SoftBank CEO Says Robots Make Peace, Not ‘Terminator’ War

Jun 20, 2014

SoftBank CEO Says Robots Make Peace, Not ‘Terminator’ War



Masayoshi Son, chairman and chief executive officer of SoftBank Corp.9984.TO -0.09%, waves and shakes hands with the robot Pepper during a news conference June 5.

Shortly after Tesla Motors TSLA +0.79% and SpaceX chief executive Elon Musk spoke of the need to be wary of “Terminator”-like outcomes from artificial intelligence, another tech visionary stressed the power of robots to spread love, joy, and peace.

Softbank  Chief executive Masayoshi Son invited the Japanese firm’s emotion-sensing robot Pepper onstage during the annual general shareholders’ meeting Friday. The two competed on tongue-twisters, with Pepper rattling off a tongue-twister 100 million times faster than Mr. Son — and getting some laughs for it.

“This is a robot that can love,”  Son said.

He then played a video touting ability of technology to eliminate war. “It doesn’t matter if it’s a robot or a cellphone or a PC,”  Son said. “I want to change the way people and computers relate with one another.”

It is a cliche that Japan has more of an affinity for robots than western countries. And like most cliches, it is probably wrong. Yes, Japan has its share of evil robots in movies and manga (Mechagodzilla, anyone?), just as there are plenty of lovable, quirky robots from Hollywood. But the contrast between Mr. Musk’s view on artificial intelligence and Son’s is striking.

Pepper is becoming a familiar presence by  Son’s side at news conferences, and is now employed at SoftBank stores in Tokyo’s Omotesando and Ginza shopping districts. The warm-hearted robot has gained access to Mr. Son and his operations that this reporter can only envy. Is Son so naive about the future of human-robot relations? Or is Musk too cautious?

Other than robots,  Son focused much of his presentation on SoftBank’s potential for growth in the U.S., where it bought wireless carrier Sprint S -0.59%  last year. He reiterated SoftBank’s aim to bring price competition to the market and to make U.S. networks faster and cheaper.

Asked by a shareholder about Sprint’s pursuit of smaller rival T-Mobile US Inc.TMUS +0.48% to gain scale against far bigger competitors, and how such an acquisition would affect the balance sheet,  Son said: “If we clearly have the power to pay back debt, then there are times when we can prioritize growth.”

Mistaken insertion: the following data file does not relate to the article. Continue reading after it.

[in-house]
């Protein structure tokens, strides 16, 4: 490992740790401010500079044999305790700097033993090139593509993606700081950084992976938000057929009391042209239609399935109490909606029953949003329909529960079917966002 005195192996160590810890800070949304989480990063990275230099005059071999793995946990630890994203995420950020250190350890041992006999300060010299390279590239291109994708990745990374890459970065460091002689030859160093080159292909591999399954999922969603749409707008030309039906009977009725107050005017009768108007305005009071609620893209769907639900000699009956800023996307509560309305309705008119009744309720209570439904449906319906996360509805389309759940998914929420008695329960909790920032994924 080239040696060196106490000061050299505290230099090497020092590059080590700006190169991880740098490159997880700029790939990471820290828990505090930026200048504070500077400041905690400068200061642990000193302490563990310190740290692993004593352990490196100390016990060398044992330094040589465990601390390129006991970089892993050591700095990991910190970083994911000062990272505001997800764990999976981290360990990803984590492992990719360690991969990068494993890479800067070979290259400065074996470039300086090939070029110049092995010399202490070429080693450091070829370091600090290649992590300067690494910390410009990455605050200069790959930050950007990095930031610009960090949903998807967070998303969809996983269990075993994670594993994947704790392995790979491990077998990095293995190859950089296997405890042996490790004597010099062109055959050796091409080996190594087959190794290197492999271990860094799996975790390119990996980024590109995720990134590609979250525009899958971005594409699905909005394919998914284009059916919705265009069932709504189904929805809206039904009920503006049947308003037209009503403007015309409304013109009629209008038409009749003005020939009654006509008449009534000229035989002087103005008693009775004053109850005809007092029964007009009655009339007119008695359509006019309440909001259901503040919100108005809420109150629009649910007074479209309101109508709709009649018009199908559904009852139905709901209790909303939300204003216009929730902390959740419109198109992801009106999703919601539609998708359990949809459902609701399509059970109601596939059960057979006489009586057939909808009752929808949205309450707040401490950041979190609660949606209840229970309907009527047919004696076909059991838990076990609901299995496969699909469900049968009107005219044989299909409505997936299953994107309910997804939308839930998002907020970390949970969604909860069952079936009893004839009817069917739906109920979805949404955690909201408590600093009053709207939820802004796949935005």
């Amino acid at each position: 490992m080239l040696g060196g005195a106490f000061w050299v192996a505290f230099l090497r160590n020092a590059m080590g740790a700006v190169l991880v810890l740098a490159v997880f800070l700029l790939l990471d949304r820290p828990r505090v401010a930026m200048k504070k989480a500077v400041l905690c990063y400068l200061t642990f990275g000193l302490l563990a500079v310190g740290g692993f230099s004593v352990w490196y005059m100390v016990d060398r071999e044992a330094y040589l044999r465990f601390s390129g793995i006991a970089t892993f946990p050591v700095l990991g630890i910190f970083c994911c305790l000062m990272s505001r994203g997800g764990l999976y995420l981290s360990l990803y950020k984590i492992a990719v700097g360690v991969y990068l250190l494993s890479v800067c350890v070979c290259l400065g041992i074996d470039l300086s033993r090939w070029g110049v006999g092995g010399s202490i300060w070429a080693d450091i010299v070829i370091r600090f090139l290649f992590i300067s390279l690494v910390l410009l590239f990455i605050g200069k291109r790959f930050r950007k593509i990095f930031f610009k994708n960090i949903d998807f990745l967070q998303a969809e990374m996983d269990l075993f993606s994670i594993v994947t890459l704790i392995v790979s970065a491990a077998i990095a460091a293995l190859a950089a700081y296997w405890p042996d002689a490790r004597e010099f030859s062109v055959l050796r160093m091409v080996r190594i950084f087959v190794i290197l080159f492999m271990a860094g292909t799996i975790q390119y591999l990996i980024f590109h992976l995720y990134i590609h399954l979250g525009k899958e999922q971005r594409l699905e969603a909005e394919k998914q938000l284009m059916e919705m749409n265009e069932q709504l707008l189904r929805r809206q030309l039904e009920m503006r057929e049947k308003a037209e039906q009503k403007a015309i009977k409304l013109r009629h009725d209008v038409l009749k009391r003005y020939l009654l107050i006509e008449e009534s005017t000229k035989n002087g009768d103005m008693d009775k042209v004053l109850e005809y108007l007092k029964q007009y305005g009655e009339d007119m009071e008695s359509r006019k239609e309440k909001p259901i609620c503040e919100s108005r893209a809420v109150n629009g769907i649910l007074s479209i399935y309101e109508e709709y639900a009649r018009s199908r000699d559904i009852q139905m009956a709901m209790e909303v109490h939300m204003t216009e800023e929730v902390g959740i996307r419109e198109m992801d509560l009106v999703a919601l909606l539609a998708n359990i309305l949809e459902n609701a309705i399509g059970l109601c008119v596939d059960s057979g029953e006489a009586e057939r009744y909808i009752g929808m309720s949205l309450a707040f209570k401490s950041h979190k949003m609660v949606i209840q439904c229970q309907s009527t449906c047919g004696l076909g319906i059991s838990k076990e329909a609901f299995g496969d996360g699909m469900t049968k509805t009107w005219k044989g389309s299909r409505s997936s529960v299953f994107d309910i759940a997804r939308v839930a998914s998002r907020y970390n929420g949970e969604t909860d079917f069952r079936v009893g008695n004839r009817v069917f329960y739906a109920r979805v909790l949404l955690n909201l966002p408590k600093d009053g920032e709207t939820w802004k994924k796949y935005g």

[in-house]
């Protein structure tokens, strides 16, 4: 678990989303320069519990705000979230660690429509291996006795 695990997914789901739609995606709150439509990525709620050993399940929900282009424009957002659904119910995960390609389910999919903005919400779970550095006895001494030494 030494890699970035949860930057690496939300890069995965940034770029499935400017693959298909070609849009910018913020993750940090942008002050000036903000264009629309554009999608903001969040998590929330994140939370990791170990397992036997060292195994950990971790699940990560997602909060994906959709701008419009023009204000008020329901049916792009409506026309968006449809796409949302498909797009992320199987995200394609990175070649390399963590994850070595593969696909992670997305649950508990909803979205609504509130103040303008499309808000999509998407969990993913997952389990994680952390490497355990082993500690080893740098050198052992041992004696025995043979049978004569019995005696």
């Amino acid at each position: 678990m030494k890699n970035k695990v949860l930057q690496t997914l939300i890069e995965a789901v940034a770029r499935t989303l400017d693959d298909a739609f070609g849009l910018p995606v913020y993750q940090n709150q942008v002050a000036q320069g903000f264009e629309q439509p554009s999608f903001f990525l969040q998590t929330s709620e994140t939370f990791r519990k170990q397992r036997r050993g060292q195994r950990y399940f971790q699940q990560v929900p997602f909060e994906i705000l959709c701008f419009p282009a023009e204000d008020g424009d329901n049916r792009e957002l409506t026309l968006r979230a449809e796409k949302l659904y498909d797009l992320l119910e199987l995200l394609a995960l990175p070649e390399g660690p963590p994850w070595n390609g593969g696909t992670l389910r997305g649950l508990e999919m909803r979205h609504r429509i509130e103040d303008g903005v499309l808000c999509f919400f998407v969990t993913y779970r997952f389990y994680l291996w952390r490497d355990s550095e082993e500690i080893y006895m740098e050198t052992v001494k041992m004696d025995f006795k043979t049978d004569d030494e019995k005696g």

Tadashi Yanai, chief executive at Fast Retailing 9983.TO -0.19% and an outside director at SoftBank, also hinted at further developments in the U.S.

“You get profit because you take risks. To become number one in the world, the U.S. market is essential. Sprint is the first stage. There will be stage number two, and number three.”


About bambooinnovator
Kee Koon Boon (“KB”) is the co-founder and director of HERO Investment Management which provides specialized fund management and investment advisory services to the ARCHEA Asia HERO Innovators Fund (, the only Asian SMID-cap tech-focused fund in the industry. KB is an internationally featured investor rooted in the principles of value investing for over a decade as a fund manager and analyst in the Asian capital markets who started his career at a boutique hedge fund in Singapore where he was with the firm since 2002 and was also part of the core investment committee in significantly outperforming the index in the 10-year-plus-old flagship Asian fund. He was also the portfolio manager for Asia-Pacific equities at Korea’s largest mutual fund company. Prior to setting up the H.E.R.O. Innovators Fund, KB was the Chief Investment Officer & CEO of a Singapore Registered Fund Management Company (RFMC) where he is responsible for listed Asian equity investments. KB had taught accounting at the Singapore Management University (SMU) as a faculty member and also pioneered the 15-week course on Accounting Fraud in Asia as an official module at SMU. KB remains grateful and honored to be invited by Singapore’s financial regulator Monetary Authority of Singapore (MAS) to present to their top management team about implementing a world’s first fact-based forward-looking fraud detection framework to bring about benefits for the capital markets in Singapore and for the public and investment community. KB also served the community in sharing his insights in writing articles about value investing and corporate governance in the media that include Business Times, Straits Times, Jakarta Post, Manual of Ideas, Investopedia, TedXWallStreet. He had also presented in top investment, banking and finance conferences in America, Italy, Sydney, Cape Town, HK, China. He has trained CEOs, entrepreneurs, CFOs, management executives in business strategy & business model innovation in Singapore, HK and China.

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